They retained nothing they learnt, seemed
absolutely incapable of attention ; and Winny
had too high a sense of duty to be satisfied with
mere negative results. In striving to obtain
something definite she only succeeded in mak-
ing her work laborious. There are children of
apparent sense who yet cannot acquire know-
ledge. If these attained to sufficient reading
and writing for the practical purposes of life, it
was all they would ever gain from her instruc-
tion. Mr Peregrine-Hart entreated her not to
vex herself, and declared that he was satisfied
with his girls, with every one of them, and their
mother was the same. Why, then, should she
be otherwise ?

Making allowance for its drawbacks, Winny's
situation, now she was used to it, had great


advantages. It was a romantic and beautiful
neighbourhood, and fine scenery was ever a joy
to her. And the old house Itself was full of
interest. In the attics were collections of his-
toric trash ; In the library was every book that
she could wish to look Into. There were young
ladles of her own age, educated in Germany
and full of accomplishments, living close at
hand, fond of companionship, and less rigorous
in keeping up distinctions than Mrs Peregrine-
Hart could approve, and one of these became
her friend. She had never had an hour's illness
In her life, but she was treated as not robust,
and had every indulgence that she could be
persuaded to avail herself of. The second
winter In the dales tried her much as the first
had done, and old nurse was frequent in warn-
ing and counsel to take care, and not unneces-
sarily so ; for Winny, not knowing what pain was,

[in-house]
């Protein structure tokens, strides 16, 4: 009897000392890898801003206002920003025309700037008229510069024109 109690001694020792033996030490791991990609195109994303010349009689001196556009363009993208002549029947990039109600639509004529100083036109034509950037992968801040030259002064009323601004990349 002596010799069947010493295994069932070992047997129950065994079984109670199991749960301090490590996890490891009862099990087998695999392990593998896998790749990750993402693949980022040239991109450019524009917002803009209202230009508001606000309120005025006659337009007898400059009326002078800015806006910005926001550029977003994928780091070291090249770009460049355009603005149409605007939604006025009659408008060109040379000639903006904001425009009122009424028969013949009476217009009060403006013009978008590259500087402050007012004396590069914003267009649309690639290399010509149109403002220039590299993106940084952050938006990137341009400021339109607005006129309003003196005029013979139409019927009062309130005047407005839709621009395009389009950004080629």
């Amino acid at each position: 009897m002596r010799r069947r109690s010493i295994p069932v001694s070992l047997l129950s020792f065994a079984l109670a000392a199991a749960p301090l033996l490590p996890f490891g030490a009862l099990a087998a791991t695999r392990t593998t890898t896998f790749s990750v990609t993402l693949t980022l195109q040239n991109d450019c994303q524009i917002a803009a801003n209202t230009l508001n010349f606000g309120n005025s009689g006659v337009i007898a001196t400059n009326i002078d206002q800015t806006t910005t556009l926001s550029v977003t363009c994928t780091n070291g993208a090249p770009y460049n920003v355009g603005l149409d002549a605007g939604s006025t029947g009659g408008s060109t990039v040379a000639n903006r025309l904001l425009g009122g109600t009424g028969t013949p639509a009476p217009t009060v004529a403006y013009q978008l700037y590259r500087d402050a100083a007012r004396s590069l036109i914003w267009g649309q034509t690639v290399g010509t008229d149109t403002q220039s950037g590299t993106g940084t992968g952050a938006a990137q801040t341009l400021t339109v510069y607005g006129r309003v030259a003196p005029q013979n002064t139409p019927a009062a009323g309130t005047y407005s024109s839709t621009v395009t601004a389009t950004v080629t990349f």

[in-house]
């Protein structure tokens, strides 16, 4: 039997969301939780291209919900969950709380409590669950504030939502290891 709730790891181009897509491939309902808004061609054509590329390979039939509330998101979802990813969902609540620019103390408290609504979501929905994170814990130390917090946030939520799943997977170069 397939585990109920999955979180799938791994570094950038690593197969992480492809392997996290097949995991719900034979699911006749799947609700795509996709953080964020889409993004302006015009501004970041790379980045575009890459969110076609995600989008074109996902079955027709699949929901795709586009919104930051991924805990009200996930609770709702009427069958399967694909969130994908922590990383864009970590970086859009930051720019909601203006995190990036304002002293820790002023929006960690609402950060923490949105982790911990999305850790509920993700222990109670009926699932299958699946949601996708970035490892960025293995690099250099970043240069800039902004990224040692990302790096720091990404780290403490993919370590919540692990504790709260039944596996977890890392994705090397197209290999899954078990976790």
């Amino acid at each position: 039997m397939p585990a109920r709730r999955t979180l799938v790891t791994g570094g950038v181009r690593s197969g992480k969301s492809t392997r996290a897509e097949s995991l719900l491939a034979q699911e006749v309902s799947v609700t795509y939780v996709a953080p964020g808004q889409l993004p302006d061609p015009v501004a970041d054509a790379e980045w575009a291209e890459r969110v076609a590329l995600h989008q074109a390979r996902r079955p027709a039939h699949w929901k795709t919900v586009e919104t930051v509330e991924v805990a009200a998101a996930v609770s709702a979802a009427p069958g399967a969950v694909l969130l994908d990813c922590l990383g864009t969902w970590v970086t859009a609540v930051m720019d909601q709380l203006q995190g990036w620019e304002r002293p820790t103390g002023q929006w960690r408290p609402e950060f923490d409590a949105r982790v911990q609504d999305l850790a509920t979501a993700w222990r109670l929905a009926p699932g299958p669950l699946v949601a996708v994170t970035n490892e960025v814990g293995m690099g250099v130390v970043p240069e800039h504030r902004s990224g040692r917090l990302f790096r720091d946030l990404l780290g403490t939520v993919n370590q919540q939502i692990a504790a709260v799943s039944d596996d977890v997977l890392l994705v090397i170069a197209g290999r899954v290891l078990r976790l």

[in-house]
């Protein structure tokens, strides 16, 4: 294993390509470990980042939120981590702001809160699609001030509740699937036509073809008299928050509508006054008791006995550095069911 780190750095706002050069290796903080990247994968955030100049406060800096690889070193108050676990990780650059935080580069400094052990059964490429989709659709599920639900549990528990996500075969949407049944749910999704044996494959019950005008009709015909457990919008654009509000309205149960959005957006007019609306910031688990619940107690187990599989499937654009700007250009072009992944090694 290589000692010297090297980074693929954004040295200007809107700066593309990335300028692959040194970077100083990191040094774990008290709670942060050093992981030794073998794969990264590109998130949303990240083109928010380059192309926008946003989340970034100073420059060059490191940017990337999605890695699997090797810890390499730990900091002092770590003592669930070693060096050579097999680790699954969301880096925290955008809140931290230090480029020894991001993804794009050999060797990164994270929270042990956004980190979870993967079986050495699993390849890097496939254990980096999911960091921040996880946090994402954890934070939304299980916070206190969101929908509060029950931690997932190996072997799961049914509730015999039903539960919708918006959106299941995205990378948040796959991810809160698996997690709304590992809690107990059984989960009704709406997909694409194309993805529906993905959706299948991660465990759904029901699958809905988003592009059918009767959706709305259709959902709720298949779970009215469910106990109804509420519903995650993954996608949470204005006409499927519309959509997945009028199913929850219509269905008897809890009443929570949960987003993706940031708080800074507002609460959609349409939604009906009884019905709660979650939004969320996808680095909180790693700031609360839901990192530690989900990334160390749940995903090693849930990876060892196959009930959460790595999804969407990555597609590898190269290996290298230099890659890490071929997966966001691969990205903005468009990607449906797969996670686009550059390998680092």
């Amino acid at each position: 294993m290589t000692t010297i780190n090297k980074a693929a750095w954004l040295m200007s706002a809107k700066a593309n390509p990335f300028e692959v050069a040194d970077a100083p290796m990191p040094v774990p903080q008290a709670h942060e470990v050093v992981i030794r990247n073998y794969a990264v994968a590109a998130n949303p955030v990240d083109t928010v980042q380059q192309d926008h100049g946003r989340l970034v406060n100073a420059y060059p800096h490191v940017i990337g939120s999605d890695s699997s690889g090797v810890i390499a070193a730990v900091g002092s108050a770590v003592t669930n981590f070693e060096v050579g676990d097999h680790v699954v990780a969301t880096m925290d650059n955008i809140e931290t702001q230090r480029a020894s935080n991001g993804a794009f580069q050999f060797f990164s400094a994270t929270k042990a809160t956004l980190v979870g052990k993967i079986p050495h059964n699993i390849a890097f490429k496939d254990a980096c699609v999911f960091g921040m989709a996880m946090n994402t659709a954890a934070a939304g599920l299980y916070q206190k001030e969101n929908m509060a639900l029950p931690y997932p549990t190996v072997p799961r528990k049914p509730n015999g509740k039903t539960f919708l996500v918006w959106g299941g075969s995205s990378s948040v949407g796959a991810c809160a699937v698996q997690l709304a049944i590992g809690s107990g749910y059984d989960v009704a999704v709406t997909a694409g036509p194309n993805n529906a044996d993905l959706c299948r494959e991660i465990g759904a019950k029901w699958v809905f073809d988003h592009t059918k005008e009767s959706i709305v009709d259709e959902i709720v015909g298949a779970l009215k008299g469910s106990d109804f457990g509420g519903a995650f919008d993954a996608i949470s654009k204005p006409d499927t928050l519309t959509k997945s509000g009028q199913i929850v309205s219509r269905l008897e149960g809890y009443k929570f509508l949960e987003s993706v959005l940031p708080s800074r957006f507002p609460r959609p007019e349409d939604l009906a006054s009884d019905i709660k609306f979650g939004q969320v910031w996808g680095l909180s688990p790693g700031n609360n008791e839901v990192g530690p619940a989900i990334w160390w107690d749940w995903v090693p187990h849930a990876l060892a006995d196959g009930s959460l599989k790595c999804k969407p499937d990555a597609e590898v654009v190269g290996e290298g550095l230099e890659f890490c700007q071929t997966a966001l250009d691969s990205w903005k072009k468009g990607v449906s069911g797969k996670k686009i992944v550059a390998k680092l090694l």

and confident in her sound constitution, despised
precaution, and seemed to fancy herself impreg-
nable to its assaults. If she had not been very
anxious to keep this home, since her home with
strangers she must make, prudence would have



suggested to her before Christmas that it would
be her wisest step to leave it ; but when March
came with frost and snow and driving north-
east winds, she was still there, and still replying
to nurse's advice, that her cough would disap-
pear with the cold weather, as it had done last
year — she was very strong and healthy, and
what was the use of making a fuss ? she had
her work to do and her living to earn, and could
not afford to give way to a little ailment.

Nurse told her it was by that sort of bravado
many people's first sickness brought them to
their deaths, while others, always croaking,
hung on till the last of their generation. Winny
did not want to die, she said, and she permitted
nurse to multiply her care and comforts. But
it was too late. No comforts or forethougfht
could prevent the north wind or the shudder-
ing frost ; and there came a night after a walk
by the river on a bitter day, when Winny was
roused to a new sensation of violent, burning
pain, and to a consciousness that her house
of life was broken into — whether she would
or no.


There is nothing, perhaps, that habitually
healthy young people realise with such difficulty
as the fact that they are very ill — in danger, as
it is cautiously phrased. Winny certainly did
not realise it, though the animal instinct of long-
ing for her natural refuge in distress was alert.
As she was undressing by the firelight, Isobel
heard her say to herself : ' I wish, I wish I were
at home.' The girl sat up in her bed, and
asked : ' Why do you wish you were at home,
Miss Hesketh ?'

' Because I am afraid nurse's prediction Is
coming true, and that I am going to be ill,' was
her answer.

' I have not been vexing you lately, have I ? '
said Isobel.

' Oh no, you never vex me now. But if I
have to be ill I should like to be with my
mother, and not give anybody else trouble.'

Isobel watched her slow and languid move-
ments for some minutes, and then asked :
' Have you a pain ?' but getting no answer, she
subsided upon her pillow, and only thought she